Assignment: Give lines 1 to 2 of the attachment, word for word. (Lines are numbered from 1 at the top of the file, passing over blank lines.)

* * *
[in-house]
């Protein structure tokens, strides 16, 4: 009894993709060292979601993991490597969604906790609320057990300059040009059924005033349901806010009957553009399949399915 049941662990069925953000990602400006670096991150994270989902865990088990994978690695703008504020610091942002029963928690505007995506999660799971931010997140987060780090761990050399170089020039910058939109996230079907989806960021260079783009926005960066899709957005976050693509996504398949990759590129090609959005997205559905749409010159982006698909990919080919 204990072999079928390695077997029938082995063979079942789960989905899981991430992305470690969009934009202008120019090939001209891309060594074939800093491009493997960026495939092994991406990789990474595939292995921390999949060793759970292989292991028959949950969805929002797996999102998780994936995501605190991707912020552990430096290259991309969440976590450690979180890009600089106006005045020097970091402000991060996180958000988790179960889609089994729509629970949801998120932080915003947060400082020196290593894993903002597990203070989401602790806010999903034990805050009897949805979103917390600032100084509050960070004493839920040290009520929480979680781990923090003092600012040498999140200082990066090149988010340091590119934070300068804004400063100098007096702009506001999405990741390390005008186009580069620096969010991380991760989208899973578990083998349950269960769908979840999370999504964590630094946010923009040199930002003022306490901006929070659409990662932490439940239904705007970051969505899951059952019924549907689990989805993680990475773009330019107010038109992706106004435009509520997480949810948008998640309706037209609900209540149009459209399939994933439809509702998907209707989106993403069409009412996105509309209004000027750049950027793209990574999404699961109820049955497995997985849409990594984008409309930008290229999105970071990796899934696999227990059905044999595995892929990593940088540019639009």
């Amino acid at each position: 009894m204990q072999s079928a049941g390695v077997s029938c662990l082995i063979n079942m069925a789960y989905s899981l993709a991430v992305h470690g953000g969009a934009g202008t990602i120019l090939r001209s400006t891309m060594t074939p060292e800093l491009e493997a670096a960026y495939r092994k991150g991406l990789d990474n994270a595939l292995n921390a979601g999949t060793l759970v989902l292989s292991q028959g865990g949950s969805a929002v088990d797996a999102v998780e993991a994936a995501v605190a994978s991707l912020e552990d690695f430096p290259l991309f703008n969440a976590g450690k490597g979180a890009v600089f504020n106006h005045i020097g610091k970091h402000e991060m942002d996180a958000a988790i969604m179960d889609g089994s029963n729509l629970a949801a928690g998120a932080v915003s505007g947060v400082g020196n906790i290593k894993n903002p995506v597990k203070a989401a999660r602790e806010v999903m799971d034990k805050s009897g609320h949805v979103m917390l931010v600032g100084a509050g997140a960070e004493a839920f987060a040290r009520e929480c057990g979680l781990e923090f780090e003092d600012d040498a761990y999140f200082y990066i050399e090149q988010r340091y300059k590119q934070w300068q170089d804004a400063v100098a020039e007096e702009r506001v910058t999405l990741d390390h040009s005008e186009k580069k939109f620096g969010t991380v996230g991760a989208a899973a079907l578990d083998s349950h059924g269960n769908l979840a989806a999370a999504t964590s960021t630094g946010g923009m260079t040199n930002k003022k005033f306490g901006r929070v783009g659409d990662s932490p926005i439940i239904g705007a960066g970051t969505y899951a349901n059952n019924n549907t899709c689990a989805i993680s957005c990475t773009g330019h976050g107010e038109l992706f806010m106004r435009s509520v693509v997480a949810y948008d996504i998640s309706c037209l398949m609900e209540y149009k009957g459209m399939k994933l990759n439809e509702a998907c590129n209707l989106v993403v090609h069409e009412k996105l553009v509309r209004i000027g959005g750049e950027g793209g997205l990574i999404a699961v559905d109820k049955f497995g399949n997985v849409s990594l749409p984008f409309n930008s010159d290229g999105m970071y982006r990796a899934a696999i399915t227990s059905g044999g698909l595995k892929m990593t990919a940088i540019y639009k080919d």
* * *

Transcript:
[in-house]
């Protein structure tokens, strides 16, 4: 009894993709060292979601993991490597969604906790609320057990300059040009059924005033349901806010009957553009399949399915 049941662990069925953000990602400006670096991150994270989902865990088990994978690695703008504020610091942002029963928690505007995506999660799971931010997140987060780090761990050399170089020039910058939109996230079907989806960021260079783009926005960066899709957005976050693509996504398949990759590129090609959005997205559905749409010159982006698909990919080919 204990072999079928390695077997029938082995063979079942789960989905899981991430992305470690969009934009202008120019090939001209891309060594074939800093491009493997960026495939092994991406990789990474595939292995921390999949060793759970292989292991028959949950969805929002797996999102998780994936995501605190991707912020552990430096290259991309969440976590450690979180890009600089106006005045020097970091402000991060996180958000988790179960889609089994729509629970949801998120932080915003947060400082020196290593894993903002597990203070989401602790806010999903034990805050009897949805979103917390600032100084509050960070004493839920040290009520929480979680781990923090003092600012040498999140200082990066090149988010340091590119934070300068804004400063100098007096702009506001999405990741390390005008186009580069620096969010991380991760989208899973578990083998349950269960769908979840999370999504964590630094946010923009040199930002003022306490901006929070659409990662932490439940239904705007970051969505899951059952019924549907689990989805993680990475773009330019107010038109992706106004435009509520997480949810948008998640309706037209609900209540149009459209399939994933439809509702998907209707989106993403069409009412996105509309209004000027750049950027793209990574999404699961109820049955497995997985849409990594984008409309930008290229999105970071990796899934696999227990059905044999595995892929990593940088540019639009």